There are daily reminders of the changing seasons on our farm, and I never get tired of seeing the same vista each morning (although it would be nice to see the jungle again for a change!). Now that breeding season is over for most birds, they have given up maintaining territories and started to flock together. There is safety in numbers for most smaller birds that don’t have specific feeding or habitat requirements. For example, groups of blackbird species such as Grackles, Red-winged Blackbirds, and Brown-headed Cowbirds are gathering together to roost in the trees and pond at our place, and the evenings are filled with their chattering calls.
There is a marked change in behaviour of these migratory species as well, flying from tree to tree en masse and wheeling over our fields in shape-shifting ribbons by the hundred. This restlessness is a hard-wired response to changing light levels, for the birds to prepare for migration, and it has a wonderful Germanic name, zugunrhu. Most of the Tree Swallows, Cliff Swallows, and Barn Swallows have already left for shores farther south, lifting off from the hydro wire one night where they had gathered a few days before, a line of birds perched side by side from our Cooper’s shed to the barn. They’ll cover a couple hundred kilometres each night, stopping off along the way to refuel during daylight hours, perhaps feeding on other organic farms from here to (in the case of Barn Swallows), Brazil. Remarkably, migratory birds have the ability to sense when they’ve loaded enough calories to fly each night, and won’t lift off until that threshold is reached. These birds are connecting our farm to, for example, a bird-friendly coffee plantation in Costa Rica, where they may spend their winters (nice work if you can get it!).
“Sometimes in our focus on eating local, we forget the larger picture.”
Sometimes in our focus on eating local, we forget the larger picture. The Food Web I often talk about is not only the ecosystem of our organic farm, but rather a network of life connections stretching from the Arctic to Argentina, connected in a very real way by migratory bird species. Some of these migratory networks have evolved since the retreat of the last ice age, and is a testament to how fast evolution can occur. Some migratory bird species, like flycatchers, even change their diets, depending on which hemisphere they’re living in.
In the North, where there is less interspecies competition and many more insects, flycatchers eat protein-rich insects. On their wintering grounds, they don’t need to feed growing young, and fruit is more abundant (and easier to obtain), so they become frugivores, thereby reducing competition with resident flycatchers. The Baltimore Orioles that raised their young on our farm, feeding them caterpillars gleaned from the trees at our place, will feed on the blossoms of leguminous trees that shade-grown coffee farmers plant in Central and South America while on their wintering grounds. From November to March, these birds will become part of the Food Web of an organic farm in the southern hemisphere, and connect many other farms and ecosystems in the Americas, as they travel to and from their breeding and wintering grounds.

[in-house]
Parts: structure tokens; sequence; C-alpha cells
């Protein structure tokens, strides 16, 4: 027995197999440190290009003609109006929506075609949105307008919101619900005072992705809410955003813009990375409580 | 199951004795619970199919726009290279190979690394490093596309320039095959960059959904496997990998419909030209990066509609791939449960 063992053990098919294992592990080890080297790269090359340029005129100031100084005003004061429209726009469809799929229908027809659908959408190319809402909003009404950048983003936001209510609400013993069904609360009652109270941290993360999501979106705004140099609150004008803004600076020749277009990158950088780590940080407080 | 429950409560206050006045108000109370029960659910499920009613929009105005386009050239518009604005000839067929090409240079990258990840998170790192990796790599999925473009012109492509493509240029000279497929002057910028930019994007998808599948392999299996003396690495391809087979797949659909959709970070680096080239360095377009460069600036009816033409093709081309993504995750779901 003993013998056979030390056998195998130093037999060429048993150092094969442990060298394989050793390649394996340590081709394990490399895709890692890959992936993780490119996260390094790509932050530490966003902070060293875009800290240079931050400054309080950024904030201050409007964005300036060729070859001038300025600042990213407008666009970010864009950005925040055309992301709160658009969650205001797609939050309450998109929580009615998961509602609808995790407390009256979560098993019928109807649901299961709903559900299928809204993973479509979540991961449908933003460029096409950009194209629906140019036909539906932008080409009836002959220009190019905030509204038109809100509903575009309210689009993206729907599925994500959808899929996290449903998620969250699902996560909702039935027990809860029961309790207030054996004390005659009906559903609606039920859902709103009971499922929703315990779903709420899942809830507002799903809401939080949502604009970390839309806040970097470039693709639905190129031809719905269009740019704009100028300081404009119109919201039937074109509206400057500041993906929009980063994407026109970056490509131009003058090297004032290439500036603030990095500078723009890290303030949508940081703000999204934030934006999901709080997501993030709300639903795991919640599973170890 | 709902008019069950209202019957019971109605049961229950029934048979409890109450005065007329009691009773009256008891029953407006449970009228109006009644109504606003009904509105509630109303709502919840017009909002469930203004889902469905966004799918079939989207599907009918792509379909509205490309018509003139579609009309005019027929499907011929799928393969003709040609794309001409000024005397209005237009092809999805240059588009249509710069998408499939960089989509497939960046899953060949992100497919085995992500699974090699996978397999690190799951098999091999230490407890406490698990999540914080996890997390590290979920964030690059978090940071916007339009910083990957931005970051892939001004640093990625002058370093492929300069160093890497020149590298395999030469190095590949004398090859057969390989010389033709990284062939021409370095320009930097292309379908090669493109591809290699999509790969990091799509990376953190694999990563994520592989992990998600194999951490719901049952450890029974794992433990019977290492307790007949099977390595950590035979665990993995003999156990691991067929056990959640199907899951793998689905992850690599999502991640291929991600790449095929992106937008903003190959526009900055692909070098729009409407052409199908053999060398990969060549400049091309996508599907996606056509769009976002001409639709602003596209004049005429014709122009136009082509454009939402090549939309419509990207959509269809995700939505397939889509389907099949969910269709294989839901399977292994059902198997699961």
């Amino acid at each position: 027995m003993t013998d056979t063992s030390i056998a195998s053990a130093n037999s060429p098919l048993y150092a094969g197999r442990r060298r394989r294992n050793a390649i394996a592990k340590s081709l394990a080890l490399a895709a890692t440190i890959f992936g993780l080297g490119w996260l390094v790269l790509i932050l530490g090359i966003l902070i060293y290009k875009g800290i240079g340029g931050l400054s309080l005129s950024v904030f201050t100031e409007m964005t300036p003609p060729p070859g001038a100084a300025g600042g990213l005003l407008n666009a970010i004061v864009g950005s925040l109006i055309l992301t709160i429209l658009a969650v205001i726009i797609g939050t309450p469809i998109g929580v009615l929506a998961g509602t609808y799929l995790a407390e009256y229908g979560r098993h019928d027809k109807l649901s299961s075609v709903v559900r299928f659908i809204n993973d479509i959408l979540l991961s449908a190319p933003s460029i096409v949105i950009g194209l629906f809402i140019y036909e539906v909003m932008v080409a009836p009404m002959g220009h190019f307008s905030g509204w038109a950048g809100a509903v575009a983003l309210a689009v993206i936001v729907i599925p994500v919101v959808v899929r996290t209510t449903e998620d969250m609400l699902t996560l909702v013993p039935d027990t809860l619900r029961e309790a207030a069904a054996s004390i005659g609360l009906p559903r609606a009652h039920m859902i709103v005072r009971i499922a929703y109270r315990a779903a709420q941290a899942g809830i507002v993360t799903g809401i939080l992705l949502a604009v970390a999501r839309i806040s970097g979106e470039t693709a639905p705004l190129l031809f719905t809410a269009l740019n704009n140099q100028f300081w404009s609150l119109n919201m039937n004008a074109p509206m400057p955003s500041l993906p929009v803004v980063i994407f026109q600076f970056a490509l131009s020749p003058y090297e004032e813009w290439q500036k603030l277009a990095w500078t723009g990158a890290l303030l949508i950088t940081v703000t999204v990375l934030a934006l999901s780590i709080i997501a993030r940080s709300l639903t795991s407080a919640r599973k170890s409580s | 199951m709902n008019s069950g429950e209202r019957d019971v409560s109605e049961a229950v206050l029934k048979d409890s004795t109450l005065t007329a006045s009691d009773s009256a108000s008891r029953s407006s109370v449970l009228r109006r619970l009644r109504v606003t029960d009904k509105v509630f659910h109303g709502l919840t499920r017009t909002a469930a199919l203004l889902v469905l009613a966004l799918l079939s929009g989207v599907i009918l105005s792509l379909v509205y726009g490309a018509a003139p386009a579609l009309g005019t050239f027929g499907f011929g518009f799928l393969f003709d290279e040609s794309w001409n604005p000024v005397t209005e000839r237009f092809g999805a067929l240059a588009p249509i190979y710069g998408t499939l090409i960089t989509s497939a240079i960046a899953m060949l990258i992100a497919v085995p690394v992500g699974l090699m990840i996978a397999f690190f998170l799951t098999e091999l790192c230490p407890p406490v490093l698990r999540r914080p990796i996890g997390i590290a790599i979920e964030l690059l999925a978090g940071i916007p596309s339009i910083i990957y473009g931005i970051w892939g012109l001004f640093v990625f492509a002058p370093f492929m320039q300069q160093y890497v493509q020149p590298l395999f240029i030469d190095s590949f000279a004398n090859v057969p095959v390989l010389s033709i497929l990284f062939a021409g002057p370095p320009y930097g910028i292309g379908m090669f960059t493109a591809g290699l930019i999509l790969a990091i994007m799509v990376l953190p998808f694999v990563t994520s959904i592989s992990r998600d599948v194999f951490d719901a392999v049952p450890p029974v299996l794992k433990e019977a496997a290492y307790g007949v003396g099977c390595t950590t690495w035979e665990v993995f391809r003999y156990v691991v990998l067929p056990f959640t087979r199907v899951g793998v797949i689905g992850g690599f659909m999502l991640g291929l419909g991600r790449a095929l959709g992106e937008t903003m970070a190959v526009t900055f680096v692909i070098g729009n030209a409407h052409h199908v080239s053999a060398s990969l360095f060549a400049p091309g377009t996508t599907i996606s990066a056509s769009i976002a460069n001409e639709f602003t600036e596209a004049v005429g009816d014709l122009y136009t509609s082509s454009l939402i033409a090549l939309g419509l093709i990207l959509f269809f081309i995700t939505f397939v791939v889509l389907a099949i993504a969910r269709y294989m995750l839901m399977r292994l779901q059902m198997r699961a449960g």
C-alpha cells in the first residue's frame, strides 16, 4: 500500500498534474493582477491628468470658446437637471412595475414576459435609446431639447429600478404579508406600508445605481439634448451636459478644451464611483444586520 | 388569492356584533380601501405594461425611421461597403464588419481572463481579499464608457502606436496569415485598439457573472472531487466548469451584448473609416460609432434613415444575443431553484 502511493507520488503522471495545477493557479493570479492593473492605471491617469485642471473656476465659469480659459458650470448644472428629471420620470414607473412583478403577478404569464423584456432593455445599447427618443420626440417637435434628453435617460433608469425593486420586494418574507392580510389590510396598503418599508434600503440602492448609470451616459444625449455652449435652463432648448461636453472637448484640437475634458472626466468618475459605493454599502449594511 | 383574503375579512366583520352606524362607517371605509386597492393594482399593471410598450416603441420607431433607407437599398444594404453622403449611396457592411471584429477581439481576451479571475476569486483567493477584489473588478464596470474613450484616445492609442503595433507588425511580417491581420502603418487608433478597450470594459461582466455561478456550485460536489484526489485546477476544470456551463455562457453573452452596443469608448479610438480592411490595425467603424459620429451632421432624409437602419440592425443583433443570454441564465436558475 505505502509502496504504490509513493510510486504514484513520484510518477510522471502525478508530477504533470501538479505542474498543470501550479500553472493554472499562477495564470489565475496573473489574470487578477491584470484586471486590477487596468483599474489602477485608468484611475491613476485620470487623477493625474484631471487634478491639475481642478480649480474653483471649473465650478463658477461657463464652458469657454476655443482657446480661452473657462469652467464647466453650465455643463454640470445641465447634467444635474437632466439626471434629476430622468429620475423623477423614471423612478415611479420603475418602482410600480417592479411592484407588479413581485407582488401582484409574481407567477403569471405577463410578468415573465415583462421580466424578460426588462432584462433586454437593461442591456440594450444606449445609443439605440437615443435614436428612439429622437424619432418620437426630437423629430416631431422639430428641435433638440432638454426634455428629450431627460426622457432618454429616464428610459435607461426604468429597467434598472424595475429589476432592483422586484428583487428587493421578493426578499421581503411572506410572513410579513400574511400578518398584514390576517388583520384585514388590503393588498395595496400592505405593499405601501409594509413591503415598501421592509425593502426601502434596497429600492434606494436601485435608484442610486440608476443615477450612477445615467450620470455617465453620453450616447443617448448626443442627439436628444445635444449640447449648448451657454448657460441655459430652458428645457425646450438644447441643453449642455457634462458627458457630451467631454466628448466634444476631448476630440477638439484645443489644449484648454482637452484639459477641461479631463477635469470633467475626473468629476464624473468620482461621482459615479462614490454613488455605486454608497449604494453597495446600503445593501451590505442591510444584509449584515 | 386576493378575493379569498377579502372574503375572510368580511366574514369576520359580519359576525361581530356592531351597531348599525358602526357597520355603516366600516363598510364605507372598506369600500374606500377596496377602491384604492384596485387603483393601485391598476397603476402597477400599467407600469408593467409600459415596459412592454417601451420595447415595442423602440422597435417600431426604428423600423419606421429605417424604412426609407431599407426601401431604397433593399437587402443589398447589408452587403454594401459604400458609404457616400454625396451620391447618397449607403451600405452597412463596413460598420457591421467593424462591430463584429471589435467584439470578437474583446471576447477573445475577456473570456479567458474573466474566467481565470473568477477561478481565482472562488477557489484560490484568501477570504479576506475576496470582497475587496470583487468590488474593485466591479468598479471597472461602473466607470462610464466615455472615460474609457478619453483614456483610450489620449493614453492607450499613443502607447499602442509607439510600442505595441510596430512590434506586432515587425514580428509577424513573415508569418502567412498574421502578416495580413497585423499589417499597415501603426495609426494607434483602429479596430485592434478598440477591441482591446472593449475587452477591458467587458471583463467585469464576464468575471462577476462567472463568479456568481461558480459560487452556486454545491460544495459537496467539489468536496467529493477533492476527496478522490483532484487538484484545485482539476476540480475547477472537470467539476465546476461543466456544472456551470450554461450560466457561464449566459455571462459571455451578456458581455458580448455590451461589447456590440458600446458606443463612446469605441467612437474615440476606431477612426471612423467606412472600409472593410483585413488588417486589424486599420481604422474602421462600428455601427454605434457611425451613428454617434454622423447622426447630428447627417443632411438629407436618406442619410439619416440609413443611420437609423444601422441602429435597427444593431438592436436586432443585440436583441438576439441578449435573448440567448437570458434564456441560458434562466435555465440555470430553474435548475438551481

Of note in the vegetable department of our farm (and that’s REALLY what you want to know about right?), our ridiculously small haricot verts are finally ready. I’ve also added larger green beans to the list, but that’s a relative term, since even our biggest green beans are smaller than anything I’ve seen at other market stalls so far. In fact, I had a fellow organic farmer come up to our haricot boxes, wide-eyed in amazement, holding up a pint to me with a reverential look on his face and say, “Three dollars? For these? This should be ten dollars!” (More about flavour and value next time, I think.)
It looks like my prognostication for an “English” summer has stuck, and our “English” vegetables are coming on gangbusters. The shelling peas are very sweet, and the favas are at their peak of flavour, especially rewarding given their absence last year due to heat and drought. Hopefully the second planting will yield even more in a week or two.
ON THE FARM
|Bistro greens||Wild arugula|
|Italian braising||Radish sprouts|
|Micro mix||Mizuna, tat soi|
|Incredible garlic||Basil, Thai basil, holy basil|
|Honey (end of 2016 stock)||Bronze fennel|
|Lemon balm||Viola, marigold, nasturtium, calendula flowers|
|Patty pan squash||Baby beets (red, candy cane, golden)|
|Zucchini/crookneck squash||Pea shoots/frilly pea tendrils|
|Bok choi||Shelling peas|
|Torpedo onions||Sugar snap peas|
|Baby leeks||Fava beans|
|Green beans (larger)||Napa cabbage|
|Dandelion greens||Borage flowers|
|Japanese white turnips|
|Fennel Flowers||Blue Basil|
|Mexican Mint Marigold||Kapoor Tulsi Basil|
|Cardinal Basil||Nasturium Leaves|
|Gold Nugget Squash|
Watch for more from Antony John, as he keeps us up-to-date on life on the farm. For information on where you can find his products, visit soiledreputation.com.